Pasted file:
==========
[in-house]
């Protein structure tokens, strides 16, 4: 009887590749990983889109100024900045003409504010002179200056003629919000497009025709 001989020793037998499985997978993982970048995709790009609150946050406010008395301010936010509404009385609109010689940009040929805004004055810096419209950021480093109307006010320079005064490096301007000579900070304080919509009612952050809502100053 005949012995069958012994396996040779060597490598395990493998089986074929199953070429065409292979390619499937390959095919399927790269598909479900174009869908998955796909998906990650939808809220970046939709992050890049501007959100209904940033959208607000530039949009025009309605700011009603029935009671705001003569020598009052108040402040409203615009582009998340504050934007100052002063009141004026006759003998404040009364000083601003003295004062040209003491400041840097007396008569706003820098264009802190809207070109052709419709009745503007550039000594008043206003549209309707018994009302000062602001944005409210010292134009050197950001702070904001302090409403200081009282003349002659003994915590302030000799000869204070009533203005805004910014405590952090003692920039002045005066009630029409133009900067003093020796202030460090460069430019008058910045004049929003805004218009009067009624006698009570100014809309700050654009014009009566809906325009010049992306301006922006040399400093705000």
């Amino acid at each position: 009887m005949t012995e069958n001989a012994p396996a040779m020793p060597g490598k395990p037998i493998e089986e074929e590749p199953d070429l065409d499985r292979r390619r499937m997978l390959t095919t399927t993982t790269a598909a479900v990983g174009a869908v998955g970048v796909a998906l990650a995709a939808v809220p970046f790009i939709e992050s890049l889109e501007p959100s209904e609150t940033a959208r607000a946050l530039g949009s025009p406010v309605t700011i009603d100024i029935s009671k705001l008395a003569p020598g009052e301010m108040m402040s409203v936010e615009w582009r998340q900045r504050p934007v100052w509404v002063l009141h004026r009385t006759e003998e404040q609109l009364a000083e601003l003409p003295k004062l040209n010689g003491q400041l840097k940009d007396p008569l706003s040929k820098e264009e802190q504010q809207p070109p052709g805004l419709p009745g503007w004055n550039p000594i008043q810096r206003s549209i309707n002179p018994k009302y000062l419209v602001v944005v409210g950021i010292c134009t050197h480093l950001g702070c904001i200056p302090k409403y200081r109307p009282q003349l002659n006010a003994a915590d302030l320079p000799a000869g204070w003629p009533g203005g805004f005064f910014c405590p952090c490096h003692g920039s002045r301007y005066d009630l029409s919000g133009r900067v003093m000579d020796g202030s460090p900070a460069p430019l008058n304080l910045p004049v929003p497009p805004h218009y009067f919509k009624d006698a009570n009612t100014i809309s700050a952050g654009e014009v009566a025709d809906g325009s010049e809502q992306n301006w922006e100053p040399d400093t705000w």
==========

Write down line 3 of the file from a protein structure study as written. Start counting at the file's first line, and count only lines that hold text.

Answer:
């Amino acid at each position: 009887m005949t012995e069958n001989a012994p396996a040779m020793p060597g490598k395990p037998i493998e089986e074929e590749p199953d070429l065409d499985r292979r390619r499937m997978l390959t095919t399927t993982t790269a598909a479900v990983g174009a869908v998955g970048v796909a998906l990650a995709a939808v809220p970046f790009i939709e992050s890049l889109e501007p959100s209904e609150t940033a959208r607000a946050l530039g949009s025009p406010v309605t700011i009603d100024i029935s009671k705001l008395a003569p020598g009052e301010m108040m402040s409203v936010e615009w582009r998340q900045r504050p934007v100052w509404v002063l009141h004026r009385t006759e003998e404040q609109l009364a000083e601003l003409p003295k004062l040209n010689g003491q400041l840097k940009d007396p008569l706003s040929k820098e264009e802190q504010q809207p070109p052709g805004l419709p009745g503007w004055n550039p000594i008043q810096r206003s549209i309707n002179p018994k009302y000062l419209v602001v944005v409210g950021i010292c134009t050197h480093l950001g702070c904001i200056p302090k409403y200081r109307p009282q003349l002659n006010a003994a915590d302030l320079p000799a000869g204070w003629p009533g203005g805004f005064f910014c405590p952090c490096h003692g920039s002045r301007y005066d009630l029409s919000g133009r900067v003093m000579d020796g202030s460090p900070a460069p430019l008058n304080l910045p004049v929003p497009p805004h218009y009067f919509k009624d006698a009570n009612t100014i809309s700050a952050g654009e014009v009566a025709d809906g325009s010049e809502q992306n301006w922006e100053p040399d400093t705000w």